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BOP Grievance System Can Foster "Compliance or Defiance"

The Federal Bureau of Prisons (BOP) first instituted the prisoner grievance system (IR) in 1974, and since that time it appears to have become an important tool to defuse prisoner complaints about the BOP and its procedures. A new study by David M. Bierie, of the U.S. Marshals Service in Alexandria, Virginia, and the Department of Criminology and Criminal Justice at the University of Maryland, bears this out. Numerous academics and policymakers believe that the failure of prison administrators to respond to prisoner complaints often contributes to violent disturbances, in penal institutions.

Yet another benefit of the IR system might be the fact that by responding to prisoner complaints administratively, prison officials can deflect or reduce judicial intervention of the BOP. Indeed, many federal court decisions have been decided for - the BOP based upon prisoners' failures to "exhaust their administrative remedies."

Although the study concentrated on what it termed the "procedural justice paradigm," a corollary finding was that "violence grew as the number of support staff per (prisoner), (e.g. teachers, counselors) declined within a given prison. However, the opposite effect was found with respect to decrease in custody staff per (prisoner) within a given prison."

According to the study, "Generally speaking, people feel a process is more 'just' when their voice is heard before decisions are made, decision makers treat everyone equally, outcomes are proportionate, and there is a process of appeal or challenge if they don't agree with an outcome." The study makes liberal use of other studies of the American criminal justice system, to lend more weight to their hypothesis.

The Tyler study of 2006 found that a "feeling of responsibility reflects a willingness to suspend personal consideration of self-interest and to ignore personal moral values because a person thinks that an authority or a rule is entitled to determine appropriate behavior within a given situation or situations." The Sherman study of 1993 posits that the two-step process of (1 using authority to increase the perception of legitimacy, coupled with processes supporting that perception,(2 can substantially increase compliance with authority. Conversely, perceived illegitimacy can lead to defiance of authority.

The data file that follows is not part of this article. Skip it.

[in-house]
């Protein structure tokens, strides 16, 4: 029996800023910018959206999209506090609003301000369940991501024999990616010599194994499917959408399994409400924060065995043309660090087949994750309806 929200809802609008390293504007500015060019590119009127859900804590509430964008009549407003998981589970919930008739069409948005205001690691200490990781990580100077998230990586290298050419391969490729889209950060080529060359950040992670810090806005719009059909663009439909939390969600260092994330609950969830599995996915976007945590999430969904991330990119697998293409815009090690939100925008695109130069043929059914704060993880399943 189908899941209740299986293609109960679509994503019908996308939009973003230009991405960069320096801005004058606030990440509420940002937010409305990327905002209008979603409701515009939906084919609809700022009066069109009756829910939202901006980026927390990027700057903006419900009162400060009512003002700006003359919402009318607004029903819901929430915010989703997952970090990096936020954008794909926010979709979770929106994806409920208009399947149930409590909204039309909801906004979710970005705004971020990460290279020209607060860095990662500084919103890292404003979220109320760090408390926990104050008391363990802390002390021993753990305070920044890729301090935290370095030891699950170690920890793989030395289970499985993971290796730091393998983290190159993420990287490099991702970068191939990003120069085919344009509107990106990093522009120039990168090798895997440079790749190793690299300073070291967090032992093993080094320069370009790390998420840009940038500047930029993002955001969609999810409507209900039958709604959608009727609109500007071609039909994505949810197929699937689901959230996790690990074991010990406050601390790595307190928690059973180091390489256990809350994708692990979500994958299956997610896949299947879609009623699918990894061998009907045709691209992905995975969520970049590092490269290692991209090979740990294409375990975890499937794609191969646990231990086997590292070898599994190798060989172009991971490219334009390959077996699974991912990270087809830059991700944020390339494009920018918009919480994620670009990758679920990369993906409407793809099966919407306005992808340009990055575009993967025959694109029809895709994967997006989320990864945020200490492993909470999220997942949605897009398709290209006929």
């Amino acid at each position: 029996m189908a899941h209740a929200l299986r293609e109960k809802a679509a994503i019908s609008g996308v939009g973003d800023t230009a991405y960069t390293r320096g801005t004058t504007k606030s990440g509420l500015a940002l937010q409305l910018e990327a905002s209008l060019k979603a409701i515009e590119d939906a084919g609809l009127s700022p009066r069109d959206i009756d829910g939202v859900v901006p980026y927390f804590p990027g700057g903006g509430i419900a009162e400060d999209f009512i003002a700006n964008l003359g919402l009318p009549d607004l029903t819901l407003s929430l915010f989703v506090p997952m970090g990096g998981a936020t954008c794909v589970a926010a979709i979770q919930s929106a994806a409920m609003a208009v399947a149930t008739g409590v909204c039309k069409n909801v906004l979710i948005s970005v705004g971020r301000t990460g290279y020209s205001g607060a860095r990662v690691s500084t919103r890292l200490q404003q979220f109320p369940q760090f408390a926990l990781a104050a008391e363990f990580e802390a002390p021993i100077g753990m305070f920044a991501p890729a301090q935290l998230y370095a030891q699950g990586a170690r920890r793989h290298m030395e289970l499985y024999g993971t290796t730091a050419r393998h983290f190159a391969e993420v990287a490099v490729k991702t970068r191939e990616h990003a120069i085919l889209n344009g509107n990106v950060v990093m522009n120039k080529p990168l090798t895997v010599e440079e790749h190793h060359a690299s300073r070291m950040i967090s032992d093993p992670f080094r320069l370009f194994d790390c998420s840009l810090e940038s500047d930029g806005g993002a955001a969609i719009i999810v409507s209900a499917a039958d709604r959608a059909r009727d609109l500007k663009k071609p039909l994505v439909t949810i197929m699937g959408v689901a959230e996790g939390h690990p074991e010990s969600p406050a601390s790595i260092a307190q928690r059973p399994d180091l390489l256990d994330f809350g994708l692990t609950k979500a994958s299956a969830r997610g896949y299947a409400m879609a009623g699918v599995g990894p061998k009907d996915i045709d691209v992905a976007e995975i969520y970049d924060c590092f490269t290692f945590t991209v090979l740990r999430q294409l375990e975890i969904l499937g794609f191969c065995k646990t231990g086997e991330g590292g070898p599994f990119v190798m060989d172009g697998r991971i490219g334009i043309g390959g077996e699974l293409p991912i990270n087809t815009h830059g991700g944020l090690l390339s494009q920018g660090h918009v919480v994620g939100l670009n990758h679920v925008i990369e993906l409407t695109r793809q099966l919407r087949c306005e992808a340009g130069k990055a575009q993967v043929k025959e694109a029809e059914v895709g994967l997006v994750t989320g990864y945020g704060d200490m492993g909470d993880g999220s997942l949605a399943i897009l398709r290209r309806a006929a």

These and other studies showed that an IR system was not only about fixing problems directly, but permitting prisoners to vent their frustrations and anger about perceived injustices by prison officials without resorting to violence. According to the study, "prisons also present an environment optimized to magnify the likely impacts of perceived injustice by presenting environments that are . characterized by 'verbal threats and insults, physical pain, unpleasant odors, disgusting scenes, noise, heat, air pollution, personal space violations and high density...Perceived injustice is serious, especially in the eyes of (prisoners), and the impact and relevance is further magnified by the environment they live in, delivering a near constant state of elevated and clustered strain."

The study noted that the IR system can be perceived by some prisoners as overly formalistic, and more • concerned with procedural practices and deadlines than the substance of the complaint. According to the study, "data suggest a higher volume of late or rejected responses will increase violence."

The author of the study covered the period from January,2000 through December, 2007, utilizing data taken from the BOP's Sentry system, the National Finance Center (NFC) data concerning staffing and duty stations to check staff levels, and other BOP data studies showing the number and classification of prisoner IR complaints. By far the most complaints were filed in the areas of Discipline, Medical, and Staff, with food, housing and staff use of force at the bottom of the list. The number of procedural rejections and prisoner density were also tracked to see if there was a relationship between these figures and prisoner violence. Ratio of prisoners to staff was also included in the study.

Interestingly, the number of IR complaints appeared to have peaked in 2004, while assaults and serious violence within the BOP appears to have increased from 2000 to 2007, perhaps reflecting the increased overcrowding problem within the BOP.

The study showed that "most features of the grievance process...did not impact violence. Neither the volume of current complaints, nor the distributive justice outcomes predicted violence...Two features of the grievance process consistently predicted...violence: the proportion of responses which were late, and the proportion of responses which were substantively rejected."

Finally, the study concluded that "when more support staff per (prisoner) are present (in the same prison compared to itself over time), violence declines." The study also suggested that further review and investigation is needed to decipher why, but suggests that "it may be related to interaction styles of (support and custody) staff, the rate by which they solve problems, and other characteristics."

See: Procedural Justic eand Prison: Examining Complaints Among Federal Inmates (2000-2007), by David M. Bierle, Psychology, Public Policy, and Law, Advance online publication. doi: 10/1037/a0028427, 2012.

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